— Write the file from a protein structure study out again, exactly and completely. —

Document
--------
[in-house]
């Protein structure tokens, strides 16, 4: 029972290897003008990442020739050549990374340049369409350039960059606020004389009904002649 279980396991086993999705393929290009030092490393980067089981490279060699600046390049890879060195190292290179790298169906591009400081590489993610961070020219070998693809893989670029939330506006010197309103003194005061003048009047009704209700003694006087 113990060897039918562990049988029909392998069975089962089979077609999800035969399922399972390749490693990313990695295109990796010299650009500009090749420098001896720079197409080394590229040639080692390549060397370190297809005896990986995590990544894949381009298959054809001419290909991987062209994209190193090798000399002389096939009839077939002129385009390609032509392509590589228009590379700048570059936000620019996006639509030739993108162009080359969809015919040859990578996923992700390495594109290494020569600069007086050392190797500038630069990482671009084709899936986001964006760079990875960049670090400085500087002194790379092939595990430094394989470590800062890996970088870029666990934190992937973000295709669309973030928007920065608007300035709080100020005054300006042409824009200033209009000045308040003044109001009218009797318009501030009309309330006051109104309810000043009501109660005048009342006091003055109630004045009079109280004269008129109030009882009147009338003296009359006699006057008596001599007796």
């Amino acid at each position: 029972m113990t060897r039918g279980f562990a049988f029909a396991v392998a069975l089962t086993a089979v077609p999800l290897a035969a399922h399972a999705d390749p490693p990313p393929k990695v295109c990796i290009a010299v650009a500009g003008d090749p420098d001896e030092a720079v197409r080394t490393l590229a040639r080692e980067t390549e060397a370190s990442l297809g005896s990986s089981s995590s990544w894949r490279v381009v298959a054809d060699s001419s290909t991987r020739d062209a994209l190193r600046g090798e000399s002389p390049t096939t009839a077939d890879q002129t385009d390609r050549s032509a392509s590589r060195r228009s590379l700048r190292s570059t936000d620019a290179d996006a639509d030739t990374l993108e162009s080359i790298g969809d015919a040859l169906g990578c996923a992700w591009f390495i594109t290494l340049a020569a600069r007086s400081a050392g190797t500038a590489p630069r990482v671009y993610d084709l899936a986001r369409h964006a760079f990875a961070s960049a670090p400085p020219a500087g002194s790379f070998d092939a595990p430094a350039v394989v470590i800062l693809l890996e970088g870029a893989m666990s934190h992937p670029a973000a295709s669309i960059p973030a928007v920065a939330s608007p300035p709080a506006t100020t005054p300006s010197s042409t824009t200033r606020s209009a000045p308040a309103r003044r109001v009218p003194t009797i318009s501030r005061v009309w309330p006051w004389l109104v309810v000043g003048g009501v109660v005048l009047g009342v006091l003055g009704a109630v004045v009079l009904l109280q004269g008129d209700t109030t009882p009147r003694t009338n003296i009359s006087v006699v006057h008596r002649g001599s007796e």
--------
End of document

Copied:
[in-house]
């Protein structure tokens, strides 16, 4: 029972290897003008990442020739050549990374340049369409350039960059606020004389009904002649 279980396991086993999705393929290009030092490393980067089981490279060699600046390049890879060195190292290179790298169906591009400081590489993610961070020219070998693809893989670029939330506006010197309103003194005061003048009047009704209700003694006087 113990060897039918562990049988029909392998069975089962089979077609999800035969399922399972390749490693990313990695295109990796010299650009500009090749420098001896720079197409080394590229040639080692390549060397370190297809005896990986995590990544894949381009298959054809001419290909991987062209994209190193090798000399002389096939009839077939002129385009390609032509392509590589228009590379700048570059936000620019996006639509030739993108162009080359969809015919040859990578996923992700390495594109290494020569600069007086050392190797500038630069990482671009084709899936986001964006760079990875960049670090400085500087002194790379092939595990430094394989470590800062890996970088870029666990934190992937973000295709669309973030928007920065608007300035709080100020005054300006042409824009200033209009000045308040003044109001009218009797318009501030009309309330006051109104309810000043009501109660005048009342006091003055109630004045009079109280004269008129109030009882009147009338003296009359006699006057008596001599007796």
């Amino acid at each position: 029972m113990t060897r039918g279980f562990a049988f029909a396991v392998a069975l089962t086993a089979v077609p999800l290897a035969a399922h399972a999705d390749p490693p990313p393929k990695v295109c990796i290009a010299v650009a500009g003008d090749p420098d001896e030092a720079v197409r080394t490393l590229a040639r080692e980067t390549e060397a370190s990442l297809g005896s990986s089981s995590s990544w894949r490279v381009v298959a054809d060699s001419s290909t991987r020739d062209a994209l190193r600046g090798e000399s002389p390049t096939t009839a077939d890879q002129t385009d390609r050549s032509a392509s590589r060195r228009s590379l700048r190292s570059t936000d620019a290179d996006a639509d030739t990374l993108e162009s080359i790298g969809d015919a040859l169906g990578c996923a992700w591009f390495i594109t290494l340049a020569a600069r007086s400081a050392g190797t500038a590489p630069r990482v671009y993610d084709l899936a986001r369409h964006a760079f990875a961070s960049a670090p400085p020219a500087g002194s790379f070998d092939a595990p430094a350039v394989v470590i800062l693809l890996e970088g870029a893989m666990s934190h992937p670029a973000a295709s669309i960059p973030a928007v920065a939330s608007p300035p709080a506006t100020t005054p300006s010197s042409t824009t200033r606020s209009a000045p308040a309103r003044r109001v009218p003194t009797i318009s501030r005061v009309w309330p006051w004389l109104v309810v000043g003048g009501v109660v005048l009047g009342v006091l003055g009704a109630v004045v009079l009904l109280q004269g008129d209700t109030t009882p009147r003694t009338n003296i009359s006087v006699v006057h008596r002649g001599s007796e």